Wednesday, January 14, 2009

dried up by the process

Geraldine Hallbuck buried her head in the sand.


She'd been born with a head that could be detached by jiggling a little latch on each side of her neck. She rarely did it, but sometimes, when she was feeling weary, sore or worn down, she would take it off for a bit and then sleep so deep that she almost could touch the fullness of her dreams.


With her head off, the blood was contained by temporary clots, and she kept air coming and going through a little valve that opened and closed mechanically. It heaved forcefully when it opened, but only made a small, tinny rattling sound when it shut.


Geraldine had lived a life that seemed mythical to everyone but her. She'd been places and done things and was able to relay details to her friends and family using words that themselves seemed cloaked in magic.


But now, at her late middle age, Geraldine mostly just felt bored. She felt so dried up by the process of doing and telling that she was afraid she'd break apart and blow away if a gust of any significance lurched up.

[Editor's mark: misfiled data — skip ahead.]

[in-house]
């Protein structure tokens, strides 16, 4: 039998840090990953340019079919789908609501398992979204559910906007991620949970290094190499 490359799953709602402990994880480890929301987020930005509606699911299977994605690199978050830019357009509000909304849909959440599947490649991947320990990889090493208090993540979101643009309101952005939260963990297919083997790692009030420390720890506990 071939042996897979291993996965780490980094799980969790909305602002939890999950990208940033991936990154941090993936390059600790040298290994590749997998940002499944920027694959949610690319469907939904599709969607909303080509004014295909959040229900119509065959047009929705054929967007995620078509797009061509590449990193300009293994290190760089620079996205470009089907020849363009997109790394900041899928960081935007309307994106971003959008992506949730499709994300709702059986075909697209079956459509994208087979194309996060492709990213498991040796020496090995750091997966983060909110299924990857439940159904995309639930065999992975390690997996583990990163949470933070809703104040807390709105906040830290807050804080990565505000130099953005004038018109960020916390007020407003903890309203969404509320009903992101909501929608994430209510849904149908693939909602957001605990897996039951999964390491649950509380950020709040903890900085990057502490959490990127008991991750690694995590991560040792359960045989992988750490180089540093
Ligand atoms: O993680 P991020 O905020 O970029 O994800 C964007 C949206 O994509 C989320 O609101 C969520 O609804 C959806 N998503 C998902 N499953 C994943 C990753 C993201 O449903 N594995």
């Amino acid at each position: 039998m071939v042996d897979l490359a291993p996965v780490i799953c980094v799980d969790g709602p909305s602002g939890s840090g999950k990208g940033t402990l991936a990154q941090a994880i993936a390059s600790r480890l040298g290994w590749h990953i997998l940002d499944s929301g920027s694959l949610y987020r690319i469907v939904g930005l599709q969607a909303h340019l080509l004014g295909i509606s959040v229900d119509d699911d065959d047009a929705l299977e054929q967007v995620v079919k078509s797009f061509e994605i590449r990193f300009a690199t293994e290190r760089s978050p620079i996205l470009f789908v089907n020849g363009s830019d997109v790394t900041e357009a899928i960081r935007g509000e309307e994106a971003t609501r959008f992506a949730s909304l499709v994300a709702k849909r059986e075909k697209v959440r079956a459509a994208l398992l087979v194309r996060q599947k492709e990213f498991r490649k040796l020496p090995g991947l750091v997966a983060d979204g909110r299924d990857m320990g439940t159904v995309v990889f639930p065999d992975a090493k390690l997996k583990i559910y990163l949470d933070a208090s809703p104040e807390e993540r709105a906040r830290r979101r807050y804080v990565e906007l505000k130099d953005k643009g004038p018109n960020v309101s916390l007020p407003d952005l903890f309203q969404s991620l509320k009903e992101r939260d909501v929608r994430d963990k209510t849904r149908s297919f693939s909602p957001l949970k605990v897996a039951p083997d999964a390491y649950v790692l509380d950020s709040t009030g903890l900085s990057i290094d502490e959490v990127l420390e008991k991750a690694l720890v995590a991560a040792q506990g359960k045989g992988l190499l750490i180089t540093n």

And it was at this point of her life that she dug a hole in the grainy, ungentle place where shore meets sea, jiggled the latches for one last time, took her head off, and buried it.


"Let it be a time capsule, a life and times capsule," she said. "May future generations find it and relish the things they find in it, the supposed magic. Let them have it. All of it. I never believed it, so it was never really mine."


She set down the shovel.


As she sprawled out on the hot sand under the hot sun, ready to rest, her breath valve tinkled shut, and reversing for a sudden last time, she let out a heave so loud and powerful that all the continents fragmented like a massive puzzle. The ocean welled up and covered all of it. Nothing remained.

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